DEMAVEND, MOUNT, an extinct volcano, the highest peak (18,600 ft.) of the Elburz chain, in Persia.
DEMBEA, a lake, the largest in Abyssinia, being 60 m. long and 6000 ft. above the sea-level, from which the Blue Nile issues.
DEMBINSKI, HENRY, a Polish general, born near Cracow; served under Napoleon against Russia, under Kossuth against Austria; fled to Turkey on the resignation of Kossuth; died in Paris (1791-1864).
DEMERARA, a division of British Guiana; takes its name from the river, which is 200 m. long, and falls into the Atlantic at Georgetown.
DEMETER (lit. Earth-mother), the great Greek goddess of the earth, daughter of Kronos and Rhea and sister of Zeus, and ranks with him as one of the twelve great gods of Olympus; is specially the goddess of agriculture, and the giver of all the earth's fruits; the Latins call her Ceres.
DEMETRIUS, the name of two kings of Macedonia who ruled over the country, the first from 290 to 289 B.C., and the second from 240 to 229 B.C.
DEMETRIUS, or DIMITRI, the name of several sovereigns of Russia, and of four adventurers called the four false Dimitri.
DEMETRIUS I., Soter (i. e. saviour), king of Syria from 162 to 150 B.C.; was grandson of Antiochus the Great. D. II., Nicator (i. e. conqueror), king of Syria from 143 to 125 B.C. D. III., Eucaeros (i. e. the happy), king of Syria in 95, died in 84 B.C.
DEMETRIUS PHALEREUS, an eminent Athenian orator, statesman, and historian, born at Phalerus, a seaport of Athens; was held in high honour in Athens for a time as its political head, but fell into dishonour, after which he lived retired and gave himself up to literary pursuits; died from the bite of an asp; left a number of works (345-283 B.C.).
DEMIDOFF, a Russian family distinguished for their wealth, descended from a serf of Peter the Great, and who amassed a large fortune by manufacturing firearms for him, and were raised by him to the rank of nobility; they were distinguished in the arts, in arms, and even literature; ANATOL in particular, who travelled over the SE. of Europe, and wrote an account of his travels, a work magnificently illustrated.
DEMIGOD, a hero elevated in the imagination to the rank of a divinity in consequence of the display of virtues and the achievement of feats superior to those of ordinary men.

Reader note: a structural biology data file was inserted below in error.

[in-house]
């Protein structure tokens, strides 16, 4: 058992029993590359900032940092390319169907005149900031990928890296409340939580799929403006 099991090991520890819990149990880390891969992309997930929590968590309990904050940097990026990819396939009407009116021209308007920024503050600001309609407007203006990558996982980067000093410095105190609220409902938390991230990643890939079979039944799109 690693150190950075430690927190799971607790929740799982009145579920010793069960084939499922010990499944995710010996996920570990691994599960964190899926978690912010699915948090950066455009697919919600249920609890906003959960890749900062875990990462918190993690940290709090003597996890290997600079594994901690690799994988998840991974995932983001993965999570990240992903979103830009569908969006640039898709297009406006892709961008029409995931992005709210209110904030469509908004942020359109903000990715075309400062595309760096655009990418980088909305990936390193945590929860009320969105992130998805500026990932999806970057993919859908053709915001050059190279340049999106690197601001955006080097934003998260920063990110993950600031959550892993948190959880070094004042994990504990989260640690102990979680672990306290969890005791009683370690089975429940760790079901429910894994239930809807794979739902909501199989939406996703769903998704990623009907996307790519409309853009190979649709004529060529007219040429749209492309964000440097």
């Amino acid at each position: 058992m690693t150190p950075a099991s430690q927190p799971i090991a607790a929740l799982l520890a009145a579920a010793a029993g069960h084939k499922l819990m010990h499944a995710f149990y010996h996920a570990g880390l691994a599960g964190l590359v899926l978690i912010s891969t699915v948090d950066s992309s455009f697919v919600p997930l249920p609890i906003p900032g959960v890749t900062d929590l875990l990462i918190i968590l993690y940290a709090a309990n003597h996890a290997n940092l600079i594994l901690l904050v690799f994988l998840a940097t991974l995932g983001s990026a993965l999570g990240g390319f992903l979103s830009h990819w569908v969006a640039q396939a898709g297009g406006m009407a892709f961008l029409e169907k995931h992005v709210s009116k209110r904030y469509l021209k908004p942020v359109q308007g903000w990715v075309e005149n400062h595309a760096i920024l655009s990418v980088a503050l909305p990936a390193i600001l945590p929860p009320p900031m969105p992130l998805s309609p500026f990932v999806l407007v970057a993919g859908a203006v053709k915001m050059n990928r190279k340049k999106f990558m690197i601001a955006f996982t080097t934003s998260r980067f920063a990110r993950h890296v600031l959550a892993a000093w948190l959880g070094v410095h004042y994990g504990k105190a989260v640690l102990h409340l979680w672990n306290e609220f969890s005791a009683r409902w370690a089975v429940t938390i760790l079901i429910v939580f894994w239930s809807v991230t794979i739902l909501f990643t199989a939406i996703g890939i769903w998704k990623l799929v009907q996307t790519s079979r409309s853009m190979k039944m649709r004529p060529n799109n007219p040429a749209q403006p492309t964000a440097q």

DEMI-MONDE, a class in Parisian society dressing in a fashionable style, but of questionable morals.
DEMIURGUS, a name employed by Plato to denote the world-soul, the medium by which the idea is made real, the spiritual made material, the many made one, and it was adopted by the Gnostics to denote the world-maker as a being derived from God, but estranged from God, being environed in matter, which they regarded as evil, and so incapable as such of redeeming the soul from matter, from evil, such as the God of the Jews, and the Son of that God, conceived of as manifest in flesh.
DEMOCRACY has been defined to be government of the people by the people and for the people, or as a State in which the government rests directly with the majority of the citizens, but this under the protest of some that it is not an end but a means "to the attainment of a truer and truer aristocracy, or government again by the Best."
DEMOCRATS, a political party in the United States that contends for the rights of the several States to self-government as against undue centralisation.
DEMOCRITUS, a Greek philosopher, born in Abdera, Thrace, of wealthy parents; spent his patrimony in travel, gathered knowledge from far and near, and gave the fruits of it in a series of writings to his contemporary compatriots, only fragments of which remain, though they must have come down comparatively entire to Cicero's time, who compares them for splendour and music of eloquence to Plato's; his philosophy was called the Atomic, as he traced the universe to its ultimate roots in combinations of atoms, in quality the same but in quantity different, and referred all life and sensation to movements in them, while he regarded quiescence as the summum bonum; he has been called the Laughing Philosopher from, it is alleged, his habit of laughing at the follies of mankind; b. 460 B.C.
DEMOCRITUS JUNIOR, a pseudonym under which Burton published his "Anatomy of Melancholy."